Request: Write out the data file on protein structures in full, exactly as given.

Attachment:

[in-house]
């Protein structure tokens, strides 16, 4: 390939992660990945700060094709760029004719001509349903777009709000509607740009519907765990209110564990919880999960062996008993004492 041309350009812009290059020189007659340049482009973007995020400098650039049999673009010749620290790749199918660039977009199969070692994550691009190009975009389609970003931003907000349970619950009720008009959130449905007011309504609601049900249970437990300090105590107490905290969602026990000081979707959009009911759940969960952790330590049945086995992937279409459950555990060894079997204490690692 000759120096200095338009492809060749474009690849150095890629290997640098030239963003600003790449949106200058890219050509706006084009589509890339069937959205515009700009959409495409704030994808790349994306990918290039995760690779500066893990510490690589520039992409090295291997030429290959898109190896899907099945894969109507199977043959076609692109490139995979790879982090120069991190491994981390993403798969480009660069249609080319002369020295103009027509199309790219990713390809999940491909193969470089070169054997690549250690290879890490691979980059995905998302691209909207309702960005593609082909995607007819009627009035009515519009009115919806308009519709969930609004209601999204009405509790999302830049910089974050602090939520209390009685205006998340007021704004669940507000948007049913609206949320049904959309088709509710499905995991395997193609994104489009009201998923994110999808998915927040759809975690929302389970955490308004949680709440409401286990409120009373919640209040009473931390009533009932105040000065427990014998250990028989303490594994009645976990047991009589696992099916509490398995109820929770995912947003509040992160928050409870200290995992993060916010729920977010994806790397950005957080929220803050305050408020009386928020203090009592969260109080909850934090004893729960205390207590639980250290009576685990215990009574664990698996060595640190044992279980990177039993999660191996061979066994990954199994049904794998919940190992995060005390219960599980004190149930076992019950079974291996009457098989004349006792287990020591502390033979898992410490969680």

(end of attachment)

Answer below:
[in-house]
């Protein structure tokens, strides 16, 4: 390939992660990945700060094709760029004719001509349903777009709000509607740009519907765990209110564990919880999960062996008993004492 041309350009812009290059020189007659340049482009973007995020400098650039049999673009010749620290790749199918660039977009199969070692994550691009190009975009389609970003931003907000349970619950009720008009959130449905007011309504609601049900249970437990300090105590107490905290969602026990000081979707959009009911759940969960952790330590049945086995992937279409459950555990060894079997204490690692 000759120096200095338009492809060749474009690849150095890629290997640098030239963003600003790449949106200058890219050509706006084009589509890339069937959205515009700009959409495409704030994808790349994306990918290039995760690779500066893990510490690589520039992409090295291997030429290959898109190896899907099945894969109507199977043959076609692109490139995979790879982090120069991190491994981390993403798969480009660069249609080319002369020295103009027509199309790219990713390809999940491909193969470089070169054997690549250690290879890490691979980059995905998302691209909207309702960005593609082909995607007819009627009035009515519009009115919806308009519709969930609004209601999204009405509790999302830049910089974050602090939520209390009685205006998340007021704004669940507000948007049913609206949320049904959309088709509710499905995991395997193609994104489009009201998923994110999808998915927040759809975690929302389970955490308004949680709440409401286990409120009373919640209040009473931390009533009932105040000065427990014998250990028989303490594994009645976990047991009589696992099916509490398995109820929770995912947003509040992160928050409870200290995992993060916010729920977010994806790397950005957080929220803050305050408020009386928020203090009592969260109080909850934090004893729960205390207590639980250290009576685990215990009574664990698996060595640190044992279980990177039993999660191996061979066994990954199994049904794998919940190992995060005390219960599980004190149930076992019950079974291996009457098989004349006792287990020591502390033979898992410490969680």